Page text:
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Early in my meeting with rising alternative rocker Meg Myers at her quiet home in South Pasadena, I use the word “juxtaposition” in a description of her work. “I love that word,” she tells me excitedly, taking on a wide-eyed, highly-engaged energy that characterizes our time together.
“I just feel like that’s me in so many ways,” she continues. “Really extreme light and dark. I like incorporating extremes like that.”
On her sophomore album, Take Me To The Disco, Myers relishes in her ability to oscillate between influences, aesthetics, and even vocal deliveries. The album can sound like a throwback to ’90s alternative radio on the single “Numb,” can shake with intimacy and immediacy on the subdued title track, and explores electronic textures on “Little Black Death.” None of these temporary rabbit holes find Myers completely disappearing from view. She’s always there, peeking her head out, casting her distinct point of view at the center of all her explorations.
Raised in Tennessee in a strict religious household, Myers moved to Los Angeles at 20 to pursue her musical dreams. On her debut album, 2015’s Sorry, Myers quickly found success both on the airwaves (both “Sorry” and “Desire” cracked the top 20 on the alt charts) and for her kinetic live persona. But in the years since she parted ways with her label Atlantic Records in order to release this new collection that delves into the parts of herself she’d long kept out of the spotlight.
“In the past, I was so connected to pain and that was it,” she tells me between puffs of her American Spirit as we sit in her backyard during a particularly brutal Los Angeles heat wave. “But because of the work I’ve been doing, I’m connected to myself in a deeper way. I’m starting to understand some of the pain and transform it into beauty or creativity.”
Her newest effort is exactly that, beautiful and creative. It’s the work of an artist that has looked at herself in the mirror and dared to examine her past in the hopes of a healthy and happy future. It’s not so much self-absorbed as it is self-aware, as she has collaborated with producer Leggy Langdon on music that is less concerned with what other people expect her to sound like and more concerned with accurately representing herself. She puts her secret pretty frankly: “The deeper you are able to connect with yourself, the deeper you can connect to other people.”
I spoke with Myers about growing up as a Jehovah’s Witness, her powerful video for “Numb” that explores how women are treated in the workplace, and the healing power of music.
I love the sound of “Numb.” It really appeals to my love of ’90s alternative rock. Was that an influence on the song?
Yeah, it was. Especially for that song, that is one of the most ’90s songs on the album. Leggy and I were making playlists for each other for months while we were writing the album. There was a lot of ’80s and ’90s on there for sure.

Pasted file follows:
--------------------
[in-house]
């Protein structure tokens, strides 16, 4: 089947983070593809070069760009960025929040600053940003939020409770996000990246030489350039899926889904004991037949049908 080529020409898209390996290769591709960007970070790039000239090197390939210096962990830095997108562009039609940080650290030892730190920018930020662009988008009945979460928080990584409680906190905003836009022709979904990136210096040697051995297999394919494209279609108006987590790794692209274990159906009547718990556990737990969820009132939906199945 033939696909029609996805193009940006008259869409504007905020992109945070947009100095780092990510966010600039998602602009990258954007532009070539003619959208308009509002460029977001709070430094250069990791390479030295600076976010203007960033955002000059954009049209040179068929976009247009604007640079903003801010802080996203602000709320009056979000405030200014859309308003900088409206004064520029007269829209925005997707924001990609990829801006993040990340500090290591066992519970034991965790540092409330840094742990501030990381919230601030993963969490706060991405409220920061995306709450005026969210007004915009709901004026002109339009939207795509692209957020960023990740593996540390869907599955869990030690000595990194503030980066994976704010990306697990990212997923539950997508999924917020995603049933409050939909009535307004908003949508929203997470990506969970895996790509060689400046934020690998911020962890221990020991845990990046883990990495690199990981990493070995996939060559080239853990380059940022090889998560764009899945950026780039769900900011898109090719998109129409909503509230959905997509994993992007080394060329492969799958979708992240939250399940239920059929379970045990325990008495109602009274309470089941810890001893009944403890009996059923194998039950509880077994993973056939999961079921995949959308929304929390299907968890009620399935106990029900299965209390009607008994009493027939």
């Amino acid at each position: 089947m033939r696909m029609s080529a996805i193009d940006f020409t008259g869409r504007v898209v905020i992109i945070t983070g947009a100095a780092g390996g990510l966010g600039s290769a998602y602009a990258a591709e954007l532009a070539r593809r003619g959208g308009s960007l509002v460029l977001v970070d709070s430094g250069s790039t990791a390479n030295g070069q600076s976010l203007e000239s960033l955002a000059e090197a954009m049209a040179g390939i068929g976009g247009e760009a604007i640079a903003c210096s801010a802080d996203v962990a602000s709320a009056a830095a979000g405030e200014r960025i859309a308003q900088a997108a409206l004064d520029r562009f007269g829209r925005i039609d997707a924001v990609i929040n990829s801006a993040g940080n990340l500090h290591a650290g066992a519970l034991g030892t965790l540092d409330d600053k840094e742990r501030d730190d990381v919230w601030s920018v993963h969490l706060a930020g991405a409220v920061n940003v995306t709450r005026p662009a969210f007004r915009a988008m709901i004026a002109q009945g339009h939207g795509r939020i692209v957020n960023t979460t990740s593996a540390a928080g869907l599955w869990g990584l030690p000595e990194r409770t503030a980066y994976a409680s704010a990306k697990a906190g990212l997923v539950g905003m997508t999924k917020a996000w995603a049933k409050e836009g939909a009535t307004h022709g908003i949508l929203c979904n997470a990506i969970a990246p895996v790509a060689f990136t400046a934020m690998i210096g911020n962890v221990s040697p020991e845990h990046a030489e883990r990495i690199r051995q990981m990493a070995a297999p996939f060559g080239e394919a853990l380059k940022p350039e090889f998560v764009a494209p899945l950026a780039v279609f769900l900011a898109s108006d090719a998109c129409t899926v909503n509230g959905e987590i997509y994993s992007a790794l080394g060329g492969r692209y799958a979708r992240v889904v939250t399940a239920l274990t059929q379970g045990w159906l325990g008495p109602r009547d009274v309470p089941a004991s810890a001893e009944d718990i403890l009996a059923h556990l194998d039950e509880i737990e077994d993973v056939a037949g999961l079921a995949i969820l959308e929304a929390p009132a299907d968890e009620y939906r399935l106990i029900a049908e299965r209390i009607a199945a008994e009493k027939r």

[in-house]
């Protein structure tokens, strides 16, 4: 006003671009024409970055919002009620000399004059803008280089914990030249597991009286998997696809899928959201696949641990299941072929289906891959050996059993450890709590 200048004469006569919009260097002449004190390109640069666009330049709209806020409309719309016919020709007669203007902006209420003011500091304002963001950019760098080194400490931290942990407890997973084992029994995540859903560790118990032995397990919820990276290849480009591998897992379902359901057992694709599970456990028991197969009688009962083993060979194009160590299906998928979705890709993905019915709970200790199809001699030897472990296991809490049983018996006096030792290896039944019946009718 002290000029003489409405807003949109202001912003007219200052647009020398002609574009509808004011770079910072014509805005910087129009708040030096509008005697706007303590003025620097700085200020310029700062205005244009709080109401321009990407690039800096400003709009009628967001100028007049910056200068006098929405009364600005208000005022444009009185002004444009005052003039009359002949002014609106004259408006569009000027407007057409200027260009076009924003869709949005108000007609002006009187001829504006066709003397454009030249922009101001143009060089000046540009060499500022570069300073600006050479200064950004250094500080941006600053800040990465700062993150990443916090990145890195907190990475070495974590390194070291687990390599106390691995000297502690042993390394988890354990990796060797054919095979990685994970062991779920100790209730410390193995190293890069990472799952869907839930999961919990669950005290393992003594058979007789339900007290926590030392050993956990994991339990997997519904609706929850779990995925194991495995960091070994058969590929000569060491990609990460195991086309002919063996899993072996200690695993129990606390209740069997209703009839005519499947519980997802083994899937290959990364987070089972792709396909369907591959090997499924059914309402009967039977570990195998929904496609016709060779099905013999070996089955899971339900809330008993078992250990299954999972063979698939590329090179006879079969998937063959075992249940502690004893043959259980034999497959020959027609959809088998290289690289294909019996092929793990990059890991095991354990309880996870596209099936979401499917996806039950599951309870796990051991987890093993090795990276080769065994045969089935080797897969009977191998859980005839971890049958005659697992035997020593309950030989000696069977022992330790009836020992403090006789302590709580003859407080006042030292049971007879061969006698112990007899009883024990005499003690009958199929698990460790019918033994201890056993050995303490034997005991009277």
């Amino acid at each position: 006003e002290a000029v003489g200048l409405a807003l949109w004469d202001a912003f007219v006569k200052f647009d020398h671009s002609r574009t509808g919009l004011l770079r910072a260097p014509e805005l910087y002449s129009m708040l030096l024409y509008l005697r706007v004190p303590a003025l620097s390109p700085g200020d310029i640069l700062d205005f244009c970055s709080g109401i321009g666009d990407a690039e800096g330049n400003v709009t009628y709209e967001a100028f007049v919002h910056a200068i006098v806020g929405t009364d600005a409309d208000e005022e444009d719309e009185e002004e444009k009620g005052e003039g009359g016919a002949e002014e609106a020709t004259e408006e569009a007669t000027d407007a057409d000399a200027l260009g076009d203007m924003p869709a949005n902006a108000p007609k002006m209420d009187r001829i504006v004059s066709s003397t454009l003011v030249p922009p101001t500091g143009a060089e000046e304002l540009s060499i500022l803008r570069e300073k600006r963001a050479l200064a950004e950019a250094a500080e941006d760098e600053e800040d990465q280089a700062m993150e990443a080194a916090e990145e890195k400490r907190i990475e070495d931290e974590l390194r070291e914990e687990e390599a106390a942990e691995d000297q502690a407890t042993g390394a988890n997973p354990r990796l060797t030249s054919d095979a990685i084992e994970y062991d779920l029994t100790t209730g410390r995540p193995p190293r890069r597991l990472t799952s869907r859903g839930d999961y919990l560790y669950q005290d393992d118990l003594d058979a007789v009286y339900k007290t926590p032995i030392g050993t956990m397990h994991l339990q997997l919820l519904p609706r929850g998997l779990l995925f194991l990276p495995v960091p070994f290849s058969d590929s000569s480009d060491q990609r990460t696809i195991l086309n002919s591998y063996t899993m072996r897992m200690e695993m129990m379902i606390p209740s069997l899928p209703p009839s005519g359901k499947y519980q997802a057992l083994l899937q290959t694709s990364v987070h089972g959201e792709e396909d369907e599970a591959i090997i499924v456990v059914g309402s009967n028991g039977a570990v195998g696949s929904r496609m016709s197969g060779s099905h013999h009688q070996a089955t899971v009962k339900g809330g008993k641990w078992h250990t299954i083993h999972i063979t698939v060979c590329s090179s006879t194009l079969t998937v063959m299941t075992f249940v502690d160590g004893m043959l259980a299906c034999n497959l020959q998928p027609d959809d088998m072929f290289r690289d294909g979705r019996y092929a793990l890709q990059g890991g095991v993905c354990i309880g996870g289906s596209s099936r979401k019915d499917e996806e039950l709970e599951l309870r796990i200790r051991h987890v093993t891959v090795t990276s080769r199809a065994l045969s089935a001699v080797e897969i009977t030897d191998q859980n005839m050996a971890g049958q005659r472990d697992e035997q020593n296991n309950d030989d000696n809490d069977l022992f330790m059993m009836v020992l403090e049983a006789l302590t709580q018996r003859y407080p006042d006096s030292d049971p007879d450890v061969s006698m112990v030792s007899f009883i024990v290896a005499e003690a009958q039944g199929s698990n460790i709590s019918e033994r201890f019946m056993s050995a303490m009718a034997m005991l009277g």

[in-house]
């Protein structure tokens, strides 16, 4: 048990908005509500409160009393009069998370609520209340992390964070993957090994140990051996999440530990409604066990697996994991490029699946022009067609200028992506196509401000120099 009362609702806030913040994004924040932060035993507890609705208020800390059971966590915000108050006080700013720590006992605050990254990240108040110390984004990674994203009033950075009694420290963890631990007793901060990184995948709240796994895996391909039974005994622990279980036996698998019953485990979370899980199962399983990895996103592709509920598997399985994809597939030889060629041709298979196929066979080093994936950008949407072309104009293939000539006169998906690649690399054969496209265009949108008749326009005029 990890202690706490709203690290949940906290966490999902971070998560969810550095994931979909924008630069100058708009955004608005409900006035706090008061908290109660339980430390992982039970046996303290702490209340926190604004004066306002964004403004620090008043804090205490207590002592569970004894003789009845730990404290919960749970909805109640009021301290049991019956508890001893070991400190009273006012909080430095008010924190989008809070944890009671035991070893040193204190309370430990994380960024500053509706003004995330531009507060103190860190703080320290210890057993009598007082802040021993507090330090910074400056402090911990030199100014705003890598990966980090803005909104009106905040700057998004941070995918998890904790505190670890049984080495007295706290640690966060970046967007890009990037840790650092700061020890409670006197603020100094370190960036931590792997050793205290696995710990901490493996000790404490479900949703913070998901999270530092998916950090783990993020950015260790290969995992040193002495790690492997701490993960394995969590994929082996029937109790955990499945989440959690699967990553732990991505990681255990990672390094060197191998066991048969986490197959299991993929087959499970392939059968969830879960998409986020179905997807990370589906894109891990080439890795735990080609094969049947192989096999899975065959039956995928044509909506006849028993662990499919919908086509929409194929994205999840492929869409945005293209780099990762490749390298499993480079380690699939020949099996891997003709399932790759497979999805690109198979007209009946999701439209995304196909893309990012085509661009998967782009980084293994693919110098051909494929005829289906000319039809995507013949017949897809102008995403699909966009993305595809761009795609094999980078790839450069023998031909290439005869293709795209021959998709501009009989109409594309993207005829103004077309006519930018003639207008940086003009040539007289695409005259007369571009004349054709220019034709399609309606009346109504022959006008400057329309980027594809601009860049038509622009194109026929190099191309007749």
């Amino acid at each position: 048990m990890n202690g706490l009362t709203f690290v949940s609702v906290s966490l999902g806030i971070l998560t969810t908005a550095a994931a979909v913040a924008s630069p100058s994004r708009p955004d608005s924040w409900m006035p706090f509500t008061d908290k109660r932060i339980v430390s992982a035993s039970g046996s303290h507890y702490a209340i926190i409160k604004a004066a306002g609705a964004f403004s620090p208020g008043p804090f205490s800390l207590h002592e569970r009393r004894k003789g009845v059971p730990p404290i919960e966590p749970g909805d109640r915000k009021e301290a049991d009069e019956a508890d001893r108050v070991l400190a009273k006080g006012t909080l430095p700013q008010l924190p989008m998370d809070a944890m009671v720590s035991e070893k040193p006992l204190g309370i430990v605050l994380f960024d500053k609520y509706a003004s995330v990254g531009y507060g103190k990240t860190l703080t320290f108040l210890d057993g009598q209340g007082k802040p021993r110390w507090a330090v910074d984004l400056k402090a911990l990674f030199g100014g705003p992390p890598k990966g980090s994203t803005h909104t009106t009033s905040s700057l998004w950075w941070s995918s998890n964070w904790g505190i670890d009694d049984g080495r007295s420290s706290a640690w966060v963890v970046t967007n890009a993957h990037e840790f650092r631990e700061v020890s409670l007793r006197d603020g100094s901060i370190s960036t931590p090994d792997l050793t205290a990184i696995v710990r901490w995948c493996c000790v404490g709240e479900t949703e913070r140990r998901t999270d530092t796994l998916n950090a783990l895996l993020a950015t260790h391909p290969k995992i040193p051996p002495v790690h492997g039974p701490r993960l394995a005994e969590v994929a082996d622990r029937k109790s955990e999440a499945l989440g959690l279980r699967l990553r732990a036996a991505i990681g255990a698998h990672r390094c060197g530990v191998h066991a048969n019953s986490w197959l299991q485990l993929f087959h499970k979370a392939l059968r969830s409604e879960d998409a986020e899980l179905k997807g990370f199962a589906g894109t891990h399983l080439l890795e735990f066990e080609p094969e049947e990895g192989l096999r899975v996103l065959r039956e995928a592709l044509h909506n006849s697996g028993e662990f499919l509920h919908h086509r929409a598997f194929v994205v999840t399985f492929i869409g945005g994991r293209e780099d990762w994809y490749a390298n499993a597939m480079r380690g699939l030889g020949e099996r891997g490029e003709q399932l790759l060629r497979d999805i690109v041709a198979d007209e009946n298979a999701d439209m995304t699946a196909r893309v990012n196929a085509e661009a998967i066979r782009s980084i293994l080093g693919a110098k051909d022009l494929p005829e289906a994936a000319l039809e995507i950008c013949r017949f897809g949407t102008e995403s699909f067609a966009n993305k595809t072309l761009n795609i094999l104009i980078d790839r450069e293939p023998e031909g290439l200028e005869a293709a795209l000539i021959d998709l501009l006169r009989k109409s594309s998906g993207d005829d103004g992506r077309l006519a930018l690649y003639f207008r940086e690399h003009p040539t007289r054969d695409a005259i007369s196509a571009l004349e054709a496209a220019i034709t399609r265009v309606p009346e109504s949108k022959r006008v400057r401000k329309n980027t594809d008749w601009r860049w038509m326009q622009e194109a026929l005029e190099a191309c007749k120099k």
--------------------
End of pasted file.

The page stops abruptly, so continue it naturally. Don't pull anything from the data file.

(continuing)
That’s a good way to communicate, through playlists.
Yeah, it was amazing. And that way you’re not too inspired by just one thing or only listening to one thing. I was introduced to new music, but also just reminded of stuff. Most of the songs we knew, but it would be something I hadn’t heard since I was a teenager. That inspiring feeling, that goes straight back to being a teen, back when you first began discovering music for yourself and were diving into whatever it is that you would get into. It’s a really hard feeling to explain, but I get it sometimes when I run and hear a song that I love. It’s almost familiar.
I love hearing a song that you’ve forgotten existed, one that you’ve deeply loved. You can go five years or ten years without hearing it, and one listen will bring back all those old feelings.
You almost love it more. And since you’ve gone through whatever you’ve gone through in the time between, you hear new things in it. I think for some of the music I really loved, going through what I’ve gone through in the music industry, I’ve built a bigger connection.
Lyrically, “Numb” touches on that music industry experience. It’s not as nostalgic as the sonics of the song, since it deals with issues that are so current in 2018. And then the video really hammers that home with the microaggressions that women suffer in the workplace.
It’s a tough subject for me to talk about, because I never wanted to be a “man-hater” or something like that. And I don’t think that shaming people is necessarily the right way to help people grow. But I think talking about it and communicating the way things make you feel is a good way. It’s definitely been hard for me as a woman in the industry, and also just as a person on the planet. It’s been hard when you’ve been taught certain things your whole life and you grow up and find out it was all wrong. That all the belief systems that we’ve been taught are so whack.
That song was written about my label at the time, Atlantic. They’re a very radio single-driven label, and we were under pressure at the time. But that’s not me. The radio has certainly helped my career, but that’s not a focus for me. My focus is to create and then to give it to my fans. To experiment and speak from my heart, sonically or visually. So when I wrote that, I reached a point where I felt like the constant search for a radio single was ridiculous. And when I finished, I was like “we have it! We have a radio single, and it happens to be about them.” It wasn’t written as a woman against men, but more of what I was going through as a person.
But it took on a deeper meaning when I collaborated with Clara Aranovich on the video. She came up with the concept and I really related to it. Being a woman on the label… there’s a problem in alternative music where there aren’t many women on the radio right now. So, there were criticisms of my music that it doesn’t “sound like anything,” that it needed to sound like something already on the radio with less guitars maybe, and just an overall ‘”what is this” reaction. Well, it’s me. It’s me, Meg. I can’t really be put in a box. But I get it, it was just the wrong relationship. Atlantic allowed me to make the album, which was awesome, and then allowed me to keep the album. That video, though, we were able to speak for people that don’t think they have voices. And we were able to do it in a subtle way that was able to be related to by men and women alike.
In terms of the whole album, I was intrigued by the idea of writing about one thing, but then going back and listening and realizing you were writing about something more. When did that realization come about?
It was a few months after I wrote it and the songs brought me to tears. I had gone through a lot in those few months and I was able to step out of myself for a minute and listen to it as a fan would. It was really crazy because I realized that almost every song was a stream-of-consciousness. Writing it, I really thought it was about something. But listening, it was dead-on about something else, things I went through earlier in my life or in my childhood.